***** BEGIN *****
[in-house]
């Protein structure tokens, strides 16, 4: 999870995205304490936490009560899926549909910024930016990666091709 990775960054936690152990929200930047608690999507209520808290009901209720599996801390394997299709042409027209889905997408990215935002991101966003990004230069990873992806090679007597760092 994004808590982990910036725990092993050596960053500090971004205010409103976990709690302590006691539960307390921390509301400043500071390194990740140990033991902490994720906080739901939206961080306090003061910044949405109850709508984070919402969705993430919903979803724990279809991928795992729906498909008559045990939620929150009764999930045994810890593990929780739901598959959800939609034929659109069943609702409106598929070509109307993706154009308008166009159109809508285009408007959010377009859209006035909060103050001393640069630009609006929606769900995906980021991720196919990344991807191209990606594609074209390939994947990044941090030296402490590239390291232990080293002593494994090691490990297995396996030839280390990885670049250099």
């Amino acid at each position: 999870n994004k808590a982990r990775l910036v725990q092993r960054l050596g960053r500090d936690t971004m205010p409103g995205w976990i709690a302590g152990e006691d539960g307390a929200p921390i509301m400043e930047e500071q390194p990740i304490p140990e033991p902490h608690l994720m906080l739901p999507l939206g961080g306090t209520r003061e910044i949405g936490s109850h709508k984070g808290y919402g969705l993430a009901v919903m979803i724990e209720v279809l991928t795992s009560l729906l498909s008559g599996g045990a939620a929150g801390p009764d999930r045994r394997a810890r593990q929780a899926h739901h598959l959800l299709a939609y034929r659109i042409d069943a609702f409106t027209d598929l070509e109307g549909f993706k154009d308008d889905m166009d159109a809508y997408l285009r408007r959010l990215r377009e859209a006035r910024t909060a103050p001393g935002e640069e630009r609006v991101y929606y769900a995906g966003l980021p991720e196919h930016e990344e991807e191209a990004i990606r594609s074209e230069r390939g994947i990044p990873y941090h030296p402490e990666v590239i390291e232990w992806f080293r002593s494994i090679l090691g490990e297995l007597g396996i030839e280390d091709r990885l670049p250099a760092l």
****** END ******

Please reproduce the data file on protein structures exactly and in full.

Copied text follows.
[in-house]
């Protein structure tokens, strides 16, 4: 999870995205304490936490009560899926549909910024930016990666091709 990775960054936690152990929200930047608690999507209520808290009901209720599996801390394997299709042409027209889905997408990215935002991101966003990004230069990873992806090679007597760092 994004808590982990910036725990092993050596960053500090971004205010409103976990709690302590006691539960307390921390509301400043500071390194990740140990033991902490994720906080739901939206961080306090003061910044949405109850709508984070919402969705993430919903979803724990279809991928795992729906498909008559045990939620929150009764999930045994810890593990929780739901598959959800939609034929659109069943609702409106598929070509109307993706154009308008166009159109809508285009408007959010377009859209006035909060103050001393640069630009609006929606769900995906980021991720196919990344991807191209990606594609074209390939994947990044941090030296402490590239390291232990080293002593494994090691490990297995396996030839280390990885670049250099």
């Amino acid at each position: 999870n994004k808590a982990r990775l910036v725990q092993r960054l050596g960053r500090d936690t971004m205010p409103g995205w976990i709690a302590g152990e006691d539960g307390a929200p921390i509301m400043e930047e500071q390194p990740i304490p140990e033991p902490h608690l994720m906080l739901p999507l939206g961080g306090t209520r003061e910044i949405g936490s109850h709508k984070g808290y919402g969705l993430a009901v919903m979803i724990e209720v279809l991928t795992s009560l729906l498909s008559g599996g045990a939620a929150g801390p009764d999930r045994r394997a810890r593990q929780a899926h739901h598959l959800l299709a939609y034929r659109i042409d069943a609702f409106t027209d598929l070509e109307g549909f993706k154009d308008d889905m166009d159109a809508y997408l285009r408007r959010l990215r377009e859209a006035r910024t909060a103050p001393g935002e640069e630009r609006v991101y929606y769900a995906g966003l980021p991720e196919h930016e990344e991807e191209a990004i990606r594609s074209e230069r390939g994947i990044p990873y941090h030296p402490e990666v590239i390291e232990w992806f080293r002593s494994i090679l090691g490990e297995l007597g396996i030839e280390d091709r990885l670049p250099a760092l």